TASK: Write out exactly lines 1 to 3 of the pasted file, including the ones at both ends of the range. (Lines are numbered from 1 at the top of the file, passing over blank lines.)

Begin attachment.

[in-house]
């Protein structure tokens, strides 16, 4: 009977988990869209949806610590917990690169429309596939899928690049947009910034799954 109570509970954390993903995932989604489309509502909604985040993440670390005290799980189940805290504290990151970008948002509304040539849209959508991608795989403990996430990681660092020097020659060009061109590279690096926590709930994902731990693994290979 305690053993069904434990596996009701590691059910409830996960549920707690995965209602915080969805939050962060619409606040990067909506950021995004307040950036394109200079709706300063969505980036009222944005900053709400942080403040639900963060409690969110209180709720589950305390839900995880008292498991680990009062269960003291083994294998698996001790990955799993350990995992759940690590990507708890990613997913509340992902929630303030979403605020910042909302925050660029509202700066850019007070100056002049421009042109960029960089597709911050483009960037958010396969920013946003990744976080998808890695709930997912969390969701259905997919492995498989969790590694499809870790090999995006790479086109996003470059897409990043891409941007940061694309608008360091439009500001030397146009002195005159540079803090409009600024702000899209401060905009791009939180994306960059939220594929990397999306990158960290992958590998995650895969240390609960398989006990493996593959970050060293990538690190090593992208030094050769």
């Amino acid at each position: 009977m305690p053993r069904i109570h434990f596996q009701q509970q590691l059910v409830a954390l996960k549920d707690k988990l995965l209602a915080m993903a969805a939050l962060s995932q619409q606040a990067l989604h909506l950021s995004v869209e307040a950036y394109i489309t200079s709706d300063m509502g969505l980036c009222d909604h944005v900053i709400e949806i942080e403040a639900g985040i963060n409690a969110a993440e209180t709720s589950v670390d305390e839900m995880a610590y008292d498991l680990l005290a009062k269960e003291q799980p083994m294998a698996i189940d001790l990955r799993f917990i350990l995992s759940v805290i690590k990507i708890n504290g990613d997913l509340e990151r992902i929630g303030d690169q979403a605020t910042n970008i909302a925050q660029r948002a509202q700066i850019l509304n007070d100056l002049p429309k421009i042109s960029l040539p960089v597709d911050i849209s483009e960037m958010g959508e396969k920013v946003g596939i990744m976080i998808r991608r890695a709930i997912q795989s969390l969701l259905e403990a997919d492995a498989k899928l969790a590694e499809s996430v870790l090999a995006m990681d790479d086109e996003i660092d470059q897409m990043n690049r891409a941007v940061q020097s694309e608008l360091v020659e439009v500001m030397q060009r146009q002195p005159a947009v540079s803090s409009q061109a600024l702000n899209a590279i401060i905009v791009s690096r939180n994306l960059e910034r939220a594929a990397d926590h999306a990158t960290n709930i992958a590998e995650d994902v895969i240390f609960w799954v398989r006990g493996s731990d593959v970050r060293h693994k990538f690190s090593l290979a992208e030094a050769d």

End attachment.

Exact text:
[in-house]
């Protein structure tokens, strides 16, 4: 009977988990869209949806610590917990690169429309596939899928690049947009910034799954 109570509970954390993903995932989604489309509502909604985040993440670390005290799980189940805290504290990151970008948002509304040539849209959508991608795989403990996430990681660092020097020659060009061109590279690096926590709930994902731990693994290979 305690053993069904434990596996009701590691059910409830996960549920707690995965209602915080969805939050962060619409606040990067909506950021995004307040950036394109200079709706300063969505980036009222944005900053709400942080403040639900963060409690969110209180709720589950305390839900995880008292498991680990009062269960003291083994294998698996001790990955799993350990995992759940690590990507708890990613997913509340992902929630303030979403605020910042909302925050660029509202700066850019007070100056002049421009042109960029960089597709911050483009960037958010396969920013946003990744976080998808890695709930997912969390969701259905997919492995498989969790590694499809870790090999995006790479086109996003470059897409990043891409941007940061694309608008360091439009500001030397146009002195005159540079803090409009600024702000899209401060905009791009939180994306960059939220594929990397999306990158960290992958590998995650895969240390609960398989006990493996593959970050060293990538690190090593992208030094050769």
């Amino acid at each position: 009977m305690p053993r069904i109570h434990f596996q009701q509970q590691l059910v409830a954390l996960k549920d707690k988990l995965l209602a915080m993903a969805a939050l962060s995932q619409q606040a990067l989604h909506l950021s995004v869209e307040a950036y394109i489309t200079s709706d300063m509502g969505l980036c009222d909604h944005v900053i709400e949806i942080e403040a639900g985040i963060n409690a969110a993440e209180t709720s589950v670390d305390e839900m995880a610590y008292d498991l680990l005290a009062k269960e003291q799980p083994m294998a698996i189940d001790l990955r799993f917990i350990l995992s759940v805290i690590k990507i708890n504290g990613d997913l509340e990151r992902i929630g303030d690169q979403a605020t910042n970008i909302a925050q660029r948002a509202q700066i850019l509304n007070d100056l002049p429309k421009i042109s960029l040539p960089v597709d911050i849209s483009e960037m958010g959508e396969k920013v946003g596939i990744m976080i998808r991608r890695a709930i997912q795989s969390l969701l259905e403990a997919d492995a498989k899928l969790a590694e499809s996430v870790l090999a995006m990681d790479d086109e996003i660092d470059q897409m990043n690049r891409a941007v940061q020097s694309e608008l360091v020659e439009v500001m030397q060009r146009q002195p005159a947009v540079s803090s409009q061109a600024l702000n899209a590279i401060i905009v791009s690096r939180n994306l960059e910034r939220a594929a990397d926590h999306a990158t960290n709930i992958a590998e995650d994902v895969i240390f609960w799954v398989r006990g493996s731990d593959v970050r060293h693994k990538f690190s090593l290979a992208e030094a050769d």